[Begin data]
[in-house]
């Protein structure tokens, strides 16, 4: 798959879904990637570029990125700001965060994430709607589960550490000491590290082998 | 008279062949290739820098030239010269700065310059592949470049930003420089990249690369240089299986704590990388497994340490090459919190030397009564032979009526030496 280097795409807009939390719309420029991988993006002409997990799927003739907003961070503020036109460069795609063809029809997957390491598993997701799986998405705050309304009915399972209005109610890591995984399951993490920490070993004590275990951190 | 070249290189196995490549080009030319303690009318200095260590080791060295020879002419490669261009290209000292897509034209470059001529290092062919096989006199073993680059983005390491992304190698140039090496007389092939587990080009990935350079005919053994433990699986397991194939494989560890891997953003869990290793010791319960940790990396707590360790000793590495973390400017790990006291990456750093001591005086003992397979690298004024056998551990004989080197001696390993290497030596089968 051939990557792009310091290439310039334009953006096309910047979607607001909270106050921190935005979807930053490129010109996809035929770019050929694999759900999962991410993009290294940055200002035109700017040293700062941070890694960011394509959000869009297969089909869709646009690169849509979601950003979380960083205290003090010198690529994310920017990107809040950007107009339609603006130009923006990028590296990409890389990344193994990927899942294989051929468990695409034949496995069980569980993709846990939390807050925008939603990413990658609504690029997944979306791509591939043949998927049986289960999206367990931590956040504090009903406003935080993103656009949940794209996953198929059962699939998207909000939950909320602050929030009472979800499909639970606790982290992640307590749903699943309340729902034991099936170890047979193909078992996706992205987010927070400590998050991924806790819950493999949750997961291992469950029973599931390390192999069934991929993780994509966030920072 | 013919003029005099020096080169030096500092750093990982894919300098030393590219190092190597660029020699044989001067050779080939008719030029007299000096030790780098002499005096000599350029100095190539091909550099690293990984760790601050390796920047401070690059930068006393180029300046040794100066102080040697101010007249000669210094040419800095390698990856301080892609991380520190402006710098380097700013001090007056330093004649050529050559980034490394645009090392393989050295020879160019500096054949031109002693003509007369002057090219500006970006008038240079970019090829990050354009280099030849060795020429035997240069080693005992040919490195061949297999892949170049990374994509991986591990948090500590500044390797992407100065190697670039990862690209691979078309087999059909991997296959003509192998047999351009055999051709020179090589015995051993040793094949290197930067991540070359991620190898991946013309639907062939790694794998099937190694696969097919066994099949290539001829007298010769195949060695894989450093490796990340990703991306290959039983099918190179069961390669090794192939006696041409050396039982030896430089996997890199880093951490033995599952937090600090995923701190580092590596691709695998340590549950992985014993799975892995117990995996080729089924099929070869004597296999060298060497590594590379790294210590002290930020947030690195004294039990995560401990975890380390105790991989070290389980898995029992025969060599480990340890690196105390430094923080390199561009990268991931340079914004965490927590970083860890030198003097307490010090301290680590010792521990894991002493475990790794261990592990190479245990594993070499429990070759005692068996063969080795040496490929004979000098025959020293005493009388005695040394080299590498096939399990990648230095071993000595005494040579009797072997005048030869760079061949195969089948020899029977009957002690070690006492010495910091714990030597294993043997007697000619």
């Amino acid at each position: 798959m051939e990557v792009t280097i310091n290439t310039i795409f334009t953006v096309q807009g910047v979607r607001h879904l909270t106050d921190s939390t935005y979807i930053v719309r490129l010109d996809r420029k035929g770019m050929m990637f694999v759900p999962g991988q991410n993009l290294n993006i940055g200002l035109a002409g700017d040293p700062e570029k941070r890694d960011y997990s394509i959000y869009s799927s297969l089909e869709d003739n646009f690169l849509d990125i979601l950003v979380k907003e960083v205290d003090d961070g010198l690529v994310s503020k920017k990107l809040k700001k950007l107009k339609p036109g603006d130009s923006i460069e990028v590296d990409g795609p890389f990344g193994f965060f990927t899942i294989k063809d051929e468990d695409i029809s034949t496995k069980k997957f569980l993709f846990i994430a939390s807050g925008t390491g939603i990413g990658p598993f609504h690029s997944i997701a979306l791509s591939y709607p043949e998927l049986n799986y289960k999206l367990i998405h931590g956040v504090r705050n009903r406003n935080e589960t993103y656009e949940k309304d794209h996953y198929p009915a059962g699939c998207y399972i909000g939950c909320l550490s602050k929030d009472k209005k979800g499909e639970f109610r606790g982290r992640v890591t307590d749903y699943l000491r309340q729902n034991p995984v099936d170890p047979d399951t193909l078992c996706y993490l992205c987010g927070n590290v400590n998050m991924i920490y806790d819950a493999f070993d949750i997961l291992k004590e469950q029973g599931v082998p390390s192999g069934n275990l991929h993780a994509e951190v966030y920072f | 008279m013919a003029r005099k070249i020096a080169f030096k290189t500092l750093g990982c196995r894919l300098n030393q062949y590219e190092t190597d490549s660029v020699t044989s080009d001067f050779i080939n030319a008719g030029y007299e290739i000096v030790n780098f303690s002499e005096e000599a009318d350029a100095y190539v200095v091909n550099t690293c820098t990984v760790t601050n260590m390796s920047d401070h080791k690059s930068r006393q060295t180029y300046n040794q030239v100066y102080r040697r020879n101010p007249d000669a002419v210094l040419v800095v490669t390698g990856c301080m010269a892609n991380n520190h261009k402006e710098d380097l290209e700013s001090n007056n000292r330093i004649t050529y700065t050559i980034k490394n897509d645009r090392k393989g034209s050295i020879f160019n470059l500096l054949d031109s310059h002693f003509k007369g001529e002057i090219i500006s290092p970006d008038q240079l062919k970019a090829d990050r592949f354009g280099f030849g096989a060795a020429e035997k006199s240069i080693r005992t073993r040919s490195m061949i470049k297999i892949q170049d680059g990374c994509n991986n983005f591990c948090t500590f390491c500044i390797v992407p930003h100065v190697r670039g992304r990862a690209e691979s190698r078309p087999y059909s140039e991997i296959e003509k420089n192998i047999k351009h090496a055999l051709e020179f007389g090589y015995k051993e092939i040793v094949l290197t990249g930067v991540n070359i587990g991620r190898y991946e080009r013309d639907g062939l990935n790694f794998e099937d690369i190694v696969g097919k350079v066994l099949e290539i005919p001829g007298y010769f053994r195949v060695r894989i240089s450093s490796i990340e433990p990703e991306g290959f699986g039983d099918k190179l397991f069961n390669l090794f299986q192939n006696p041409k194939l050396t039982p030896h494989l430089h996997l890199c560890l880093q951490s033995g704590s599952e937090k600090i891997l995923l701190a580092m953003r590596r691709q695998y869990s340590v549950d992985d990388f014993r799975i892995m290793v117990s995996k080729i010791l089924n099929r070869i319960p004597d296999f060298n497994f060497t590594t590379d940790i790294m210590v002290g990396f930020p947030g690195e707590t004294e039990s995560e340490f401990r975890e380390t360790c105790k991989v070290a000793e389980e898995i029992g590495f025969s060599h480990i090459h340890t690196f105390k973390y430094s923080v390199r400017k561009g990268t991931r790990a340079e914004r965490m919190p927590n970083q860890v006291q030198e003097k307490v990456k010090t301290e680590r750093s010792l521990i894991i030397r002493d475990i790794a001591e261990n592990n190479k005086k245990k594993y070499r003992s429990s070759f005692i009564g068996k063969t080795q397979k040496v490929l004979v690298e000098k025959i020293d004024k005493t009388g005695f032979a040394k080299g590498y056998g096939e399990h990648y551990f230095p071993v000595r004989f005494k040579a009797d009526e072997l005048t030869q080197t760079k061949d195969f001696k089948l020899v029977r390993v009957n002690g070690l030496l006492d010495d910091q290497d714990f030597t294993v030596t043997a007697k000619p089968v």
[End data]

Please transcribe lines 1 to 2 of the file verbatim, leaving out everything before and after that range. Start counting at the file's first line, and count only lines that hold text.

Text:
[in-house]
């Protein structure tokens, strides 16, 4: 798959879904990637570029990125700001965060994430709607589960550490000491590290082998 | 008279062949290739820098030239010269700065310059592949470049930003420089990249690369240089299986704590990388497994340490090459919190030397009564032979009526030496 280097795409807009939390719309420029991988993006002409997990799927003739907003961070503020036109460069795609063809029809997957390491598993997701799986998405705050309304009915399972209005109610890591995984399951993490920490070993004590275990951190 | 070249290189196995490549080009030319303690009318200095260590080791060295020879002419490669261009290209000292897509034209470059001529290092062919096989006199073993680059983005390491992304190698140039090496007389092939587990080009990935350079005919053994433990699986397991194939494989560890891997953003869990290793010791319960940790990396707590360790000793590495973390400017790990006291990456750093001591005086003992397979690298004024056998551990004989080197001696390993290497030596089968 051939990557792009310091290439310039334009953006096309910047979607607001909270106050921190935005979807930053490129010109996809035929770019050929694999759900999962991410993009290294940055200002035109700017040293700062941070890694960011394509959000869009297969089909869709646009690169849509979601950003979380960083205290003090010198690529994310920017990107809040950007107009339609603006130009923006990028590296990409890389990344193994990927899942294989051929468990695409034949496995069980569980993709846990939390807050925008939603990413990658609504690029997944979306791509591939043949998927049986289960999206367990931590956040504090009903406003935080993103656009949940794209996953198929059962699939998207909000939950909320602050929030009472979800499909639970606790982290992640307590749903699943309340729902034991099936170890047979193909078992996706992205987010927070400590998050991924806790819950493999949750997961291992469950029973599931390390192999069934991929993780994509966030920072 | 013919003029005099020096080169030096500092750093990982894919300098030393590219190092190597660029020699044989001067050779080939008719030029007299000096030790780098002499005096000599350029100095190539091909550099690293990984760790601050390796920047401070690059930068006393180029300046040794100066102080040697101010007249000669210094040419800095390698990856301080892609991380520190402006710098380097700013001090007056330093004649050529050559980034490394645009090392393989050295020879160019500096054949031109002693003509007369002057090219500006970006008038240079970019090829990050354009280099030849060795020429035997240069080693005992040919490195061949297999892949170049990374994509991986591990948090500590500044390797992407100065190697670039990862690209691979078309087999059909991997296959003509192998047999351009055999051709020179090589015995051993040793094949290197930067991540070359991620190898991946013309639907062939790694794998099937190694696969097919066994099949290539001829007298010769195949060695894989450093490796990340990703991306290959039983099918190179069961390669090794192939006696041409050396039982030896430089996997890199880093951490033995599952937090600090995923701190580092590596691709695998340590549950992985014993799975892995117990995996080729089924099929070869004597296999060298060497590594590379790294210590002290930020947030690195004294039990995560401990975890380390105790991989070290389980898995029992025969060599480990340890690196105390430094923080390199561009990268991931340079914004965490927590970083860890030198003097307490010090301290680590010792521990894991002493475990790794261990592990190479245990594993070499429990070759005692068996063969080795040496490929004979000098025959020293005493009388005695040394080299590498096939399990990648230095071993000595005494040579009797072997005048030869760079061949195969089948020899029977009957002690070690006492010495910091714990030597294993043997007697000619």